Johnson a worthy competitor

Although Cowichan Lake ambassador Jackie Johnson did not succeed in earning one of three BC Ambassador spots, she did prove herself a worthy competitor.

Local ambassador Jackie Johnson takes people on a tour of Cowichan Lake in the Appollos bus

Although Cowichan Lake ambassador Jackie Johnson did not succeed in earning one of three BC Ambassador spots, she did prove herself a worthy competitor.

During the competition, the weekend of Saturday, August 13,  Johnson placed in the top five in every category, against 13 competitors from across the province.

“It was a great experience,” she said last week. “My public speaking has improved so much.”

Having previously served as Cowichan Lake’s Lady of the Lake from 2007-2008, Johnson said that the BC Ambassadorship program is at a whole other level.

“I was up in front of my province, not just my community,” she said. “Even though I didn’t place, I feel that I did well.”

The competition was made up of four parts; a BC knowledge test, a formal speech, a community speech, and a talent.

The BC knowledge test took about three hours. During her studying, Johnson had to memorize more facts about the province she lives in than most people have knowledge of.

For her formal speech, Johnson spoke to how proud she is to be Canadian, fleshing out lines from the Canadian National Anthem with her interpretations.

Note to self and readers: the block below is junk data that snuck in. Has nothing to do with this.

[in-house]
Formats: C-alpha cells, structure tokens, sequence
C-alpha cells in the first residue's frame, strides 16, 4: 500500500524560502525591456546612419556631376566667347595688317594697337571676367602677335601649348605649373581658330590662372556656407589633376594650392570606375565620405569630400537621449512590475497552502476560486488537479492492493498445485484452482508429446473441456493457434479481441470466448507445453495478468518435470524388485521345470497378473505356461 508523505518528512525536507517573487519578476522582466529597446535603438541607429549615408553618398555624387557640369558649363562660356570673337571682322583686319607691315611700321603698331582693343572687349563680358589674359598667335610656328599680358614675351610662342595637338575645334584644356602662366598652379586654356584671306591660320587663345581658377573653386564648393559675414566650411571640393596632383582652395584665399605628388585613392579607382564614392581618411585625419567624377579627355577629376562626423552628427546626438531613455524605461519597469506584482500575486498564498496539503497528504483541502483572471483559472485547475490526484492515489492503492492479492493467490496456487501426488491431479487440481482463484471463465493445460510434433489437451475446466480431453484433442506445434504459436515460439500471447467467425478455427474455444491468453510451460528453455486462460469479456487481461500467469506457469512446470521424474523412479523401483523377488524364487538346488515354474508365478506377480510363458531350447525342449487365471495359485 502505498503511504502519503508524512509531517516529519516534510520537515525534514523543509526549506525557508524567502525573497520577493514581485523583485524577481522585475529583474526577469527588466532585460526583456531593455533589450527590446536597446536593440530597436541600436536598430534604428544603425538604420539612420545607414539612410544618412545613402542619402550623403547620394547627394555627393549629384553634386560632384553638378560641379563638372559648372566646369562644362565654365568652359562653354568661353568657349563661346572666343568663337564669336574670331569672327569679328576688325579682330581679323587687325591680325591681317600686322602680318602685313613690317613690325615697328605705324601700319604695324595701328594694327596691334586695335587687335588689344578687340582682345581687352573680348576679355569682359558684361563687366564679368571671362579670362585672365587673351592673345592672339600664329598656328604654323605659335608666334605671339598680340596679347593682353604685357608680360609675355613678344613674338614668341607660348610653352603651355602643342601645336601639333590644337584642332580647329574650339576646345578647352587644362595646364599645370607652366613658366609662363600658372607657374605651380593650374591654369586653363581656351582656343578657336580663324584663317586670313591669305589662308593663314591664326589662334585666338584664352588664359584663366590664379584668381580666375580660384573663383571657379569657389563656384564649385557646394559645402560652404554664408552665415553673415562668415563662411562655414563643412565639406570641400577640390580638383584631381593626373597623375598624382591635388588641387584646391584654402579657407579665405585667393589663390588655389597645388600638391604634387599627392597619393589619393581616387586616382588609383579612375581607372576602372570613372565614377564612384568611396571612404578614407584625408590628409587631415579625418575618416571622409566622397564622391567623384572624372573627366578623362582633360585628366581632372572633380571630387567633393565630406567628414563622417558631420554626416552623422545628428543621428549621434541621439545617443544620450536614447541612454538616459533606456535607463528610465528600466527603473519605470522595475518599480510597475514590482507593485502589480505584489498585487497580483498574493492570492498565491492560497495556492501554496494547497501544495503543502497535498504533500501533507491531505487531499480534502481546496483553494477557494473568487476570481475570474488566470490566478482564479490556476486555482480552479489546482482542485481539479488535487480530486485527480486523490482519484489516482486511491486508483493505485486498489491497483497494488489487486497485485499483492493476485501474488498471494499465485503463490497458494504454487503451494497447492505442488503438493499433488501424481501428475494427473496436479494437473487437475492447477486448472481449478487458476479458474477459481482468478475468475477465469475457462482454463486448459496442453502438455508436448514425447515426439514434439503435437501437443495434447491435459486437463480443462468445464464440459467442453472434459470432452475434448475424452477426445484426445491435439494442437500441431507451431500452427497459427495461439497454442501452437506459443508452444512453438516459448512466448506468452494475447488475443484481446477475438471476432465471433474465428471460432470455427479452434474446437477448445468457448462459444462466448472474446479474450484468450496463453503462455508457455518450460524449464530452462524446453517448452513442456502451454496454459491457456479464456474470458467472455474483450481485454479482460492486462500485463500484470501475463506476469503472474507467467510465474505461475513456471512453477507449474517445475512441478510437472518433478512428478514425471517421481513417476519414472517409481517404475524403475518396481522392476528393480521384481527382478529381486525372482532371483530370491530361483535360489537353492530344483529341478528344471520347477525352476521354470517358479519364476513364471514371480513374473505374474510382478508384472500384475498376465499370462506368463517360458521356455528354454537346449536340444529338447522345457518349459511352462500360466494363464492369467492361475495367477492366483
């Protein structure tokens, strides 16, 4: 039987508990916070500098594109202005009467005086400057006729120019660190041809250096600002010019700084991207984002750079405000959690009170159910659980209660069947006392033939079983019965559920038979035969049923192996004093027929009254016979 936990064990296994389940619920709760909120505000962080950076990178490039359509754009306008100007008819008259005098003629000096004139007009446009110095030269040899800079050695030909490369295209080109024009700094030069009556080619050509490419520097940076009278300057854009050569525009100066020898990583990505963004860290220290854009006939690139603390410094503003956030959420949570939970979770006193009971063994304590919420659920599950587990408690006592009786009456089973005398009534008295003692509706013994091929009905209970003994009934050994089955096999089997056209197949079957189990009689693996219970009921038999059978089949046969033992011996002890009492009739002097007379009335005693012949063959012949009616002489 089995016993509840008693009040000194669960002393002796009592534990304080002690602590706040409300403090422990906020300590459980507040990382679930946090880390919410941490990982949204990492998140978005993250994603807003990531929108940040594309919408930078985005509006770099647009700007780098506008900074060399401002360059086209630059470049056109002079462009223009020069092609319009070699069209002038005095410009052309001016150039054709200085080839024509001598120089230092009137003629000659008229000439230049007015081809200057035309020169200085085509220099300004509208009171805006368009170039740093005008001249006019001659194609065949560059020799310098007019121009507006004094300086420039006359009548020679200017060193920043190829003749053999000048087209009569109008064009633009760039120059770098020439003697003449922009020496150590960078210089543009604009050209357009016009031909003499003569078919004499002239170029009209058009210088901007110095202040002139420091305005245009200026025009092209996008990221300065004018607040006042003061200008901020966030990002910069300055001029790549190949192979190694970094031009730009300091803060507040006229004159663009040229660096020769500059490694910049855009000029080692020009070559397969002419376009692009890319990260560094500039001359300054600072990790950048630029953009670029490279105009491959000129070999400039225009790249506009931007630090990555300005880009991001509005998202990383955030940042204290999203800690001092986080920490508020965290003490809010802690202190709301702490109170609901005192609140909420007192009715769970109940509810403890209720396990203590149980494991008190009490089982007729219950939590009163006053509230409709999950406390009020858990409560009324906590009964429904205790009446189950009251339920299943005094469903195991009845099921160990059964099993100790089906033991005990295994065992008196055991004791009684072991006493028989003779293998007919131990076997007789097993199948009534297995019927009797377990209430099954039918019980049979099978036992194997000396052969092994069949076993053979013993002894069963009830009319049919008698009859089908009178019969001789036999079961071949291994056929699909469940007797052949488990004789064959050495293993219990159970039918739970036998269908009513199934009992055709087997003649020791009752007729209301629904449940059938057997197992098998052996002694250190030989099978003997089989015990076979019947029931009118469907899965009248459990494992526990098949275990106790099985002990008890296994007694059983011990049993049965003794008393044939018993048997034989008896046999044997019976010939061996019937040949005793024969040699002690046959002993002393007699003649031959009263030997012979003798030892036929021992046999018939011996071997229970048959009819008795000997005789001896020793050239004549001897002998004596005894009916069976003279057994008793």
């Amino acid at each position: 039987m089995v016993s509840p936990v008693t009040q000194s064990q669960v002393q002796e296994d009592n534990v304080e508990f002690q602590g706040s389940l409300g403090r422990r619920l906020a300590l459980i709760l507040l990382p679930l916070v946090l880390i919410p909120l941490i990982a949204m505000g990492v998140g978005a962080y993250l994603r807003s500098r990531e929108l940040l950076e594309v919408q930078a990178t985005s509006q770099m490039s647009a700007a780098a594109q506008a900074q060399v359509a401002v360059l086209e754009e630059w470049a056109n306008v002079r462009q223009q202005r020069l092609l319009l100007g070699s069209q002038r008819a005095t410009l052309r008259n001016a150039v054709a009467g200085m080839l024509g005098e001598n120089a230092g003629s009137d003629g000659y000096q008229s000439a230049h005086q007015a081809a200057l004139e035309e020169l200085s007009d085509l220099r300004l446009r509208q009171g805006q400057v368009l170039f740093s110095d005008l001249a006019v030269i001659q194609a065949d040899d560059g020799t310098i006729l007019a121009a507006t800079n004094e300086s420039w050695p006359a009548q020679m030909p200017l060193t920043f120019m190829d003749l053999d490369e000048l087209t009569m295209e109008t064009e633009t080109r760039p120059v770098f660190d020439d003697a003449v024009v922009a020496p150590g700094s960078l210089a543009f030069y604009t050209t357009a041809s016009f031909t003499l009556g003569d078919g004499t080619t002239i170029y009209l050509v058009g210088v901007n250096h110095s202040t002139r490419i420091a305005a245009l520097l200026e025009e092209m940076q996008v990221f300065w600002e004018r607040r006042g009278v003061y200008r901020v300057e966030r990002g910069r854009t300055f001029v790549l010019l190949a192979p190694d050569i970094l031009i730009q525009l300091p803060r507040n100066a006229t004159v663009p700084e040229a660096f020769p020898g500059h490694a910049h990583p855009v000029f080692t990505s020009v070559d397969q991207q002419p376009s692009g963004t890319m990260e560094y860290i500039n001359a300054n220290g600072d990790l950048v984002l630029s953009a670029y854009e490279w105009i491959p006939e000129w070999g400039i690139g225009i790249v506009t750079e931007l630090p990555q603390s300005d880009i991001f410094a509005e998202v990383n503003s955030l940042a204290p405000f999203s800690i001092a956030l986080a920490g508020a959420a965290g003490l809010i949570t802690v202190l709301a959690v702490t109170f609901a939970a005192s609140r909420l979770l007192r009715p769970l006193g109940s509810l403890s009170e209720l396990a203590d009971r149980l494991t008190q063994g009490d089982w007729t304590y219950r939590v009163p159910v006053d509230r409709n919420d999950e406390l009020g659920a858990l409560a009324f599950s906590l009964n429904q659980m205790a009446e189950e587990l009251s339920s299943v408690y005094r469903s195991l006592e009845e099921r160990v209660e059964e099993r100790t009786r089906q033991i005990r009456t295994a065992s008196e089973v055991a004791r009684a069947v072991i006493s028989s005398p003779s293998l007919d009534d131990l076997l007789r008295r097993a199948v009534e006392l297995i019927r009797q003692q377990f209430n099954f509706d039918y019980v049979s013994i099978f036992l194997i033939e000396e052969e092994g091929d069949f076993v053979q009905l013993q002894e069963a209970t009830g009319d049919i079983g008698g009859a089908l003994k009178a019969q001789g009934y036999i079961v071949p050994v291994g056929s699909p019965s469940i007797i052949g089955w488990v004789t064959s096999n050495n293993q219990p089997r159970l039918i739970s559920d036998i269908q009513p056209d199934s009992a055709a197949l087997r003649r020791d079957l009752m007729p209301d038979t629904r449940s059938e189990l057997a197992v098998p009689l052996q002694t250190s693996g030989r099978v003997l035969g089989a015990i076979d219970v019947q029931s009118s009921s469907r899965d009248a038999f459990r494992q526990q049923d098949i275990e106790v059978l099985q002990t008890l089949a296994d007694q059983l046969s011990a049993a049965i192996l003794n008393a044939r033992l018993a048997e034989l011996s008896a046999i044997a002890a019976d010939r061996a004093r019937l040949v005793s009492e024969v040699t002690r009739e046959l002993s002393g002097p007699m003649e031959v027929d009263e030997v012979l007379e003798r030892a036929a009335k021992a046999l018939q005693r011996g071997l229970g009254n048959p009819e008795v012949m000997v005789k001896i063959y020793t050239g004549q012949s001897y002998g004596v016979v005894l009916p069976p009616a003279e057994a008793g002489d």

“It’s powerful and beautiful,” she said, of the anthem. “It represents this country, and what we care and do for our country, and what its people mean.”

During her community speech, Johnson dressed up in the Appollos bus.

“I took them on a tour of our community,” she said.

During her speech, she provided a brief tidbit on each of the Cowichan Lake area communities.

Her talent consisted of a skit, highlighting her inability to successfully do stereotypical pageant talents.

She can’t dance, sing, play an instrument, but “as the skit goes on, it was about helping those in need through fund-raising,” she said.

In the end, Johnson left the competition without a title, but with $2,500 toward her post-secondary education.

She received $1,000 for her community presentation, $500 for the People’s Choice Award, and $1,000 for placing in the top five fund-raisers (Johnson raised about $3,000).

The People’s Choice Award was determined by people’s votes on the internet.

“I would like to thank everyone for their support, and for clicking and voting for me,” she said.

Johnson will return to university next month to continue her efforts toward her goal of becoming a dentist.

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